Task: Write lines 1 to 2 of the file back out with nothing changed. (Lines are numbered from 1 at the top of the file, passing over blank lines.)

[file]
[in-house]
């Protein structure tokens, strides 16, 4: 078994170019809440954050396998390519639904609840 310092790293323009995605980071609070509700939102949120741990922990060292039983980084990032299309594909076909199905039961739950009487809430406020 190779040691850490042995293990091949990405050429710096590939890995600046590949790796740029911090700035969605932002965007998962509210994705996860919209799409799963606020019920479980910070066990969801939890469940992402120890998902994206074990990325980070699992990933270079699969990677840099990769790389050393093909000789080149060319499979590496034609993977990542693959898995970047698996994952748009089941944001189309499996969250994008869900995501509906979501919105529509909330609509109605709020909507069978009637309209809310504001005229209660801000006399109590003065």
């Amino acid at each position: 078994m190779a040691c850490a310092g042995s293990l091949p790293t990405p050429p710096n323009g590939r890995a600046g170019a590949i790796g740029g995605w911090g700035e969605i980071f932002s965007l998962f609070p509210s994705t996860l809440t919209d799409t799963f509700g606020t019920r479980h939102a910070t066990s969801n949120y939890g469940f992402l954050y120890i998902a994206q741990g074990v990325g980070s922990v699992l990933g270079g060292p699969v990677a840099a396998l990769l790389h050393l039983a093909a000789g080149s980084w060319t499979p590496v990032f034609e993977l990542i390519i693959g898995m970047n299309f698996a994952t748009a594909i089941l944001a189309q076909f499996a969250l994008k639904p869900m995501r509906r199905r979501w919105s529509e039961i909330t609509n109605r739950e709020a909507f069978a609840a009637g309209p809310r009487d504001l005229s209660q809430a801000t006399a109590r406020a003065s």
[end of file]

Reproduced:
[in-house]
């Protein structure tokens, strides 16, 4: 078994170019809440954050396998390519639904609840 310092790293323009995605980071609070509700939102949120741990922990060292039983980084990032299309594909076909199905039961739950009487809430406020 190779040691850490042995293990091949990405050429710096590939890995600046590949790796740029911090700035969605932002965007998962509210994705996860919209799409799963606020019920479980910070066990969801939890469940992402120890998902994206074990990325980070699992990933270079699969990677840099990769790389050393093909000789080149060319499979590496034609993977990542693959898995970047698996994952748009089941944001189309499996969250994008869900995501509906979501919105529509909330609509109605709020909507069978009637309209809310504001005229209660801000006399109590003065």